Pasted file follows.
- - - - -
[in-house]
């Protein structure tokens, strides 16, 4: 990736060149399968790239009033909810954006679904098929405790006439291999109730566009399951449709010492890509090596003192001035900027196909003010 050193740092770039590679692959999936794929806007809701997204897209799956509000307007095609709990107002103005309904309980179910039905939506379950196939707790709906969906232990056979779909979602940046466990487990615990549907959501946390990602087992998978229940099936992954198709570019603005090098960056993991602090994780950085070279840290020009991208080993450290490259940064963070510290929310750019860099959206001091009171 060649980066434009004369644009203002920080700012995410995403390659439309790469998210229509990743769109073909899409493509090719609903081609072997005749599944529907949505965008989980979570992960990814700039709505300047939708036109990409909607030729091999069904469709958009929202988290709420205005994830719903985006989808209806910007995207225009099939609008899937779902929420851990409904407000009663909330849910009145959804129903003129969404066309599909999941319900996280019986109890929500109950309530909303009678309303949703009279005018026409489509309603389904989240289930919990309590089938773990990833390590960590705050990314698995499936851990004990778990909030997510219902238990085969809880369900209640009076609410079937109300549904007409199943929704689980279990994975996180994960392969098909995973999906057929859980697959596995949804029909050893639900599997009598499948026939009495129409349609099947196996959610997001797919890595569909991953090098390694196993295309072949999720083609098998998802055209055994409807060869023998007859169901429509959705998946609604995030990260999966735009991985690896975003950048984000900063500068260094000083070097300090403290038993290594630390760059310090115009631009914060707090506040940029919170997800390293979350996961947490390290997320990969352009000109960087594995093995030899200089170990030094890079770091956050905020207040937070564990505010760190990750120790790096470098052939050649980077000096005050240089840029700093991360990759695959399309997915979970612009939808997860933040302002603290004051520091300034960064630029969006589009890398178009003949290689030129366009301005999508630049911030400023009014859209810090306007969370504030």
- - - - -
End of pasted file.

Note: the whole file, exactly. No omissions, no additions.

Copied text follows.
[in-house]
């Protein structure tokens, strides 16, 4: 990736060149399968790239009033909810954006679904098929405790006439291999109730566009399951449709010492890509090596003192001035900027196909003010 050193740092770039590679692959999936794929806007809701997204897209799956509000307007095609709990107002103005309904309980179910039905939506379950196939707790709906969906232990056979779909979602940046466990487990615990549907959501946390990602087992998978229940099936992954198709570019603005090098960056993991602090994780950085070279840290020009991208080993450290490259940064963070510290929310750019860099959206001091009171 060649980066434009004369644009203002920080700012995410995403390659439309790469998210229509990743769109073909899409493509090719609903081609072997005749599944529907949505965008989980979570992960990814700039709505300047939708036109990409909607030729091999069904469709958009929202988290709420205005994830719903985006989808209806910007995207225009099939609008899937779902929420851990409904407000009663909330849910009145959804129903003129969404066309599909999941319900996280019986109890929500109950309530909303009678309303949703009279005018026409489509309603389904989240289930919990309590089938773990990833390590960590705050990314698995499936851990004990778990909030997510219902238990085969809880369900209640009076609410079937109300549904007409199943929704689980279990994975996180994960392969098909995973999906057929859980697959596995949804029909050893639900599997009598499948026939009495129409349609099947196996959610997001797919890595569909991953090098390694196993295309072949999720083609098998998802055209055994409807060869023998007859169901429509959705998946609604995030990260999966735009991985690896975003950048984000900063500068260094000083070097300090403290038993290594630390760059310090115009631009914060707090506040940029919170997800390293979350996961947490390290997320990969352009000109960087594995093995030899200089170990030094890079770091956050905020207040937070564990505010760190990750120790790096470098052939050649980077000096005050240089840029700093991360990759695959399309997915979970612009939808997860933040302002603290004051520091300034960064630029969006589009890398178009003949290689030129366009301005999508630049911030400023009014859209810090306007969370504030």